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ISSUE 116 VOL 19 PUBLISHED 5/9/2003

Weapons search drags on

By Brian Lindsley
Contributing Writer

Friday, May 9, 2003

Last week, President Bush stated that there’s still “much work to do in Iraq,” including the search for “hidden chemical and biological weapons at hundreds of locations.” The only problem is that the United States can’t seem to find these countless numbers of weapons of mass destruction that apparently exist at “hundreds of locations.” On Apr. 17, Defense Secretary Donald Rumsfeld said during a press briefing, “I don't think we'll discover anything, myself. I think what will happen is we'll discover people who will tell us where to go find it,” he said. “It is not like a treasure hunt, where you just run around looking everywhere, hoping you find something.... The inspectors didn't find anything, and I doubt that we will.” If only the administration had told us before the war that we could find weapons just by asking people instead of by launching a war.

“We'll find them,” stated Bush. “It'll be a matter of time to do so.” This “when,” not “if” philosophy is especially troubling. Bush wants to justify this war so badly to the American people and his god that I believe he will go to any length to create a situation in which he comes out a liberator. It’s only a matter of time until Bush and Co. plant weapons of mass destruction in Iraq to try to justify this unjustifiable war. It really wouldn’t be too hard since the United States has more weapons of mass destruction than any other country. In addition, justifying the occupation of another country is as morally justifiable as Manifest Destiny. The United States had to do it; Bush had no real choice. As Nicholas Grey helpfully wrote in April, “It’s a fine time to be an American.” And how did the United States “liberate” Iraq? Although U.S. General Tommy Franks has stated that, “we [the U.S. military] don’t do body counts,” it is known that the war caused the death of over 2,000 innocent Iraqi civilians. I am sure that Iraqis who were killed and those that were displaced from their homes are grateful for their “liberation.” Bush has made a mockery of the word “liberation,” and public support for this war has made a mockery of the United States. Too many Americans supported the war and even more believed Fox, CNN, and other media sources as they reported pure patriotic blindness that only echoed our empty consumer culture. It’s easier to wave a flag and buy a “Support Our Troops” yard sign than actually think about the bombs U.S. soldiers are shocking Iraqis with. But Americans don’t really want to hear about war in Iraq anymore. It’s old news, like Afghanistan, and there are happier things to think about, like Bush’s budget proposal for enormous deficits and cuts in social spending. As Senate Minority Leader Tom Daschle stated, “President Bush is leading the most fiscally irresponsible administration in history.” However, it must be noted that this plan is fiscally responsible to the rich and to U.S. corporations. Is it any surprise that Fox News Channel, the cable network controlled by Rupert Murdoch's giant News Corporation, supports the conservative corporate agenda and doesn’t ask the obvious questions? Murdoch and other media moguls like him have the most to gain from Bush’s policies. Why would they present the other side of the argument in any sort of constructive way? Take Fox’s biased coverage of the war in Iraq, for example. According to the BBC, “Fox News, which puts a patriotic spin on the news and became the largest cable news channel in 2002, increased its number of viewers by 300 percent to average 3.3 million daily viewers during the conflict.” Americans watched Fox because they wanted to feel good about the war and ignore the large humanitarian costs. Those who supported the war wanted to believe, even if it went against their better judgment, that dropping bombs on Iraq was for the good of the Iraqi people. The war was unjustly framed by rhetoric of freedom and benevolence. Psychologist and philosopher R. D. Laing accurately describes why the war had to be framed by such rhetoric: “Exploitation must not be seen as such. It must be seen as benevolence,” he said. “Persecution preferably should not need to be invalidated as the figment of a paranoid imagination; it should be experienced as kindness. . . In order to sustain our amazing images of ourselves as God’s gift to the vast majority of the starving human species, we have to interiorize our violence upon ourselves and our children, and to employ the rhetoric of morality to describe this process.” Don’t believe the President; the war was unjust. Don’t listen to Nicholas Grey; it’s not a fine time to be an American. And don’t trust the media; Iraq is not a liberated country, but a destroyed and occupied state.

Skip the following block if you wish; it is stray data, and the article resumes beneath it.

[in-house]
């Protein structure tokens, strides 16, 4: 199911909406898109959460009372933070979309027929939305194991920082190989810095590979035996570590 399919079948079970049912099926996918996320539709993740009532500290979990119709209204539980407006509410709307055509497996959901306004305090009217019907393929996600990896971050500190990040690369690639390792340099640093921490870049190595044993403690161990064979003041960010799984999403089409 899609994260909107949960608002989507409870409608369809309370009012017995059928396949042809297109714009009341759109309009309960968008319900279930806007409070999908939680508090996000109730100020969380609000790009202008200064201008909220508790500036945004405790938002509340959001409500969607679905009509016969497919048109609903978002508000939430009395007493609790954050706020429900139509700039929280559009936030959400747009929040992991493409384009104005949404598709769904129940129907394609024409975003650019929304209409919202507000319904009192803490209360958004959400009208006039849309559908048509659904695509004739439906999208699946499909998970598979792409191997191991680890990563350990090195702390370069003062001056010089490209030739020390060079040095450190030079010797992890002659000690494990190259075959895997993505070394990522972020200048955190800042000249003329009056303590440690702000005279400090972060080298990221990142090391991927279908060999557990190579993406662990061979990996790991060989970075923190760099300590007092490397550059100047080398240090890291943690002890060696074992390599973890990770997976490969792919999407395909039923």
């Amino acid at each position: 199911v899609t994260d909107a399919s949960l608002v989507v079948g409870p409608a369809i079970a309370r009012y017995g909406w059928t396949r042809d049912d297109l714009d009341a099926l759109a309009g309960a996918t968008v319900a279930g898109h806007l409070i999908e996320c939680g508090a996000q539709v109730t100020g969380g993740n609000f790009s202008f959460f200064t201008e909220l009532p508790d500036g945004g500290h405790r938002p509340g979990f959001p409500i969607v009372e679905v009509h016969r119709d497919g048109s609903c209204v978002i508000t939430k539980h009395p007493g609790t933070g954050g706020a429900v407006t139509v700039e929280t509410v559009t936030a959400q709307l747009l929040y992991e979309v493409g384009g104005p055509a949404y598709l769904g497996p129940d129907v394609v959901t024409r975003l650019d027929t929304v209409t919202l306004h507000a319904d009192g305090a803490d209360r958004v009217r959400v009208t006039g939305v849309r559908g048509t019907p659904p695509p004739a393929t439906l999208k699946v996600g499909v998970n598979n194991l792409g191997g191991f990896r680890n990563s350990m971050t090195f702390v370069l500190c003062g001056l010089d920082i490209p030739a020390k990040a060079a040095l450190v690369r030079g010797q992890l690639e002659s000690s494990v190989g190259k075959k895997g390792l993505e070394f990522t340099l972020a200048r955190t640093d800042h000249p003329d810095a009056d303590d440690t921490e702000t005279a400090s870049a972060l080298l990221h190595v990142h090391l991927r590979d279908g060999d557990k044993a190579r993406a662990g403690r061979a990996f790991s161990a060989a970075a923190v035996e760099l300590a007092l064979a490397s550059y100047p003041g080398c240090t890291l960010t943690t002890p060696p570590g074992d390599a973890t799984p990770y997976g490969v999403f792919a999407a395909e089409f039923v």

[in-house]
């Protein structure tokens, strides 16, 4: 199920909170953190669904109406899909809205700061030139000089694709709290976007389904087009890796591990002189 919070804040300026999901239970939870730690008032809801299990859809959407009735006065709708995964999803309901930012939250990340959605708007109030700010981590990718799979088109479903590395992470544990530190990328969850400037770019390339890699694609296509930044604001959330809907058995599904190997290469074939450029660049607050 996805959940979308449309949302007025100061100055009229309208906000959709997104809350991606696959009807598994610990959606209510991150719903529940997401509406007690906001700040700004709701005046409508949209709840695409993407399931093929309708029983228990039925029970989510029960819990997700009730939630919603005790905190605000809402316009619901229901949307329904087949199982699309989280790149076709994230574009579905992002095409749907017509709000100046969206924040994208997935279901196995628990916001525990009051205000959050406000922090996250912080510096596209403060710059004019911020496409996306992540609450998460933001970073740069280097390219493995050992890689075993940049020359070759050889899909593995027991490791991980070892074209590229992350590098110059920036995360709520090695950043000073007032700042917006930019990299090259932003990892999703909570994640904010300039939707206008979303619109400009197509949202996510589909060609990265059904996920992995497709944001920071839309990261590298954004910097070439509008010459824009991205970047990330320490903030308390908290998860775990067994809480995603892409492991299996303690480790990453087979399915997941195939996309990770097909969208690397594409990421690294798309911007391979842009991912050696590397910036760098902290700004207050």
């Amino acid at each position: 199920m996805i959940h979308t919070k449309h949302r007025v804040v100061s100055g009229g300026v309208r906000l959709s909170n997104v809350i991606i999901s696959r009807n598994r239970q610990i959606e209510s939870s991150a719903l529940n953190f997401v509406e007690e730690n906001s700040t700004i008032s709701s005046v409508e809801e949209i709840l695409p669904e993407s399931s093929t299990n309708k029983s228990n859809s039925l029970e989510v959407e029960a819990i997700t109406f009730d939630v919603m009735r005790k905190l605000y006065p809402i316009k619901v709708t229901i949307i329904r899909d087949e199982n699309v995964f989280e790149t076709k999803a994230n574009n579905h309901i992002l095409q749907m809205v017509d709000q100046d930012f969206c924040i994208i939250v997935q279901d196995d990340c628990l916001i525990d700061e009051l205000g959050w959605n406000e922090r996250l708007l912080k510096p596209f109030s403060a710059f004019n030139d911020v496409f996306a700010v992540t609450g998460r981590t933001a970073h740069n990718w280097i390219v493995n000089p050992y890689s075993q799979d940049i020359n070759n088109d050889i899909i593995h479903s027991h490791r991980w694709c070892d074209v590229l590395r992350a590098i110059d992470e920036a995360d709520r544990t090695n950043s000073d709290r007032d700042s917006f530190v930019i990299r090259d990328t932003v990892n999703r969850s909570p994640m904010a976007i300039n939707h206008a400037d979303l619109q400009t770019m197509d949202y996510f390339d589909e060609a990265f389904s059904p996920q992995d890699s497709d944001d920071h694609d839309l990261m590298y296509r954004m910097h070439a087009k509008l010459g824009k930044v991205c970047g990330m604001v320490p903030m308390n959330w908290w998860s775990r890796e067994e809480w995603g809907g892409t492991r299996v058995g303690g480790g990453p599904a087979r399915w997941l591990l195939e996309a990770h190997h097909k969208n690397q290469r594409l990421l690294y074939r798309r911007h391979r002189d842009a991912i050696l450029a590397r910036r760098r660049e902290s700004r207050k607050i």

We need to question the logic of war as benevolence strongly and quickly before Bush has the idea of “liberating” another country that might, or might not, have weapons of mass destruction. Patriotism should be freed from its current function of silencing dissent and encouraging consumption to fostering an environment in which authority is always questioned and held accountable. We must be like E. F. Schumacher, who wrote, “All through school and university I had been given maps of life and knowledge on which there was hardly a trace of many of the things that I most cared about and that seemed to me to be of the greatest possible importance to the conduct of my life. I remembered that for many years my perplexity had been complete; and no interpreter had come along to help me. It remained completed until I ceased to suspect the sanity of my perceptions and began, instead, to suspect the soundness of the maps.”

Staff Writer Bryan Lindsley is a senior from Waukesha, Wis. He majors in intergrative studies.

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